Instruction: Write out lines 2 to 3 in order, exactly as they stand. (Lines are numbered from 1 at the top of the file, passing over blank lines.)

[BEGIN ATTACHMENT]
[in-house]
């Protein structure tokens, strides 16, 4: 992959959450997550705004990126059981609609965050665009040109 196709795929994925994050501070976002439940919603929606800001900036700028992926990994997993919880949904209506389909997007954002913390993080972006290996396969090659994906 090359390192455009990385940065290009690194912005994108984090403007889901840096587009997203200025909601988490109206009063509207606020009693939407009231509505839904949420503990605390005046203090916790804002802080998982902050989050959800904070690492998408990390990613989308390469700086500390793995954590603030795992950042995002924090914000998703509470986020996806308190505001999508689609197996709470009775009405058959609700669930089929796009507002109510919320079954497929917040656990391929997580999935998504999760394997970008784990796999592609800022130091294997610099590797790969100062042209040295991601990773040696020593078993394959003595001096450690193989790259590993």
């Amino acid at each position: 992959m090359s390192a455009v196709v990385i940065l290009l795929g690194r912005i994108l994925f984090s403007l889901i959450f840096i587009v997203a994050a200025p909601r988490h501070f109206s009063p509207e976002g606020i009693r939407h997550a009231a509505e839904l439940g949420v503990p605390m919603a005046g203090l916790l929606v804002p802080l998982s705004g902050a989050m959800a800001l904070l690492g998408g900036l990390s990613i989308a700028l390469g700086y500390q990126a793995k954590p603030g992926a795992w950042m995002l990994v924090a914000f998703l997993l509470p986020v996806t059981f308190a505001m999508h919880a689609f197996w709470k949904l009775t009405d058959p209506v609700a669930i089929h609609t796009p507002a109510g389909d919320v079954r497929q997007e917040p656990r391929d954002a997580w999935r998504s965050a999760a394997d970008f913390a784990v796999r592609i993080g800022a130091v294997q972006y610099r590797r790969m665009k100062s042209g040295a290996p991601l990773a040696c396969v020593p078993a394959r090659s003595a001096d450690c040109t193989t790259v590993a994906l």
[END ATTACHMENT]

């Protein structure tokens, strides 16, 4: 992959959450997550705004990126059981609609965050665009040109 196709795929994925994050501070976002439940919603929606800001900036700028992926990994997993919880949904209506389909997007954002913390993080972006290996396969090659994906 090359390192455009990385940065290009690194912005994108984090403007889901840096587009997203200025909601988490109206009063509207606020009693939407009231509505839904949420503990605390005046203090916790804002802080998982902050989050959800904070690492998408990390990613989308390469700086500390793995954590603030795992950042995002924090914000998703509470986020996806308190505001999508689609197996709470009775009405058959609700669930089929796009507002109510919320079954497929917040656990391929997580999935998504999760394997970008784990796999592609800022130091294997610099590797790969100062042209040295991601990773040696020593078993394959003595001096450690193989790259590993």
């Amino acid at each position: 992959m090359s390192a455009v196709v990385i940065l290009l795929g690194r912005i994108l994925f984090s403007l889901i959450f840096i587009v997203a994050a200025p909601r988490h501070f109206s009063p509207e976002g606020i009693r939407h997550a009231a509505e839904l439940g949420v503990p605390m919603a005046g203090l916790l929606v804002p802080l998982s705004g902050a989050m959800a800001l904070l690492g998408g900036l990390s990613i989308a700028l390469g700086y500390q990126a793995k954590p603030g992926a795992w950042m995002l990994v924090a914000f998703l997993l509470p986020v996806t059981f308190a505001m999508h919880a689609f197996w709470k949904l009775t009405d058959p209506v609700a669930i089929h609609t796009p507002a109510g389909d919320v079954r497929q997007e917040p656990r391929d954002a997580w999935r998504s965050a999760a394997d970008f913390a784990v796999r592609i993080g800022a130091v294997q972006y610099r590797r790969m665009k100062s042209g040295a290996p991601l990773a040696c396969v020593p078993a394959r090659s003595a001096d450690c040109t193989t790259v590993a994906l």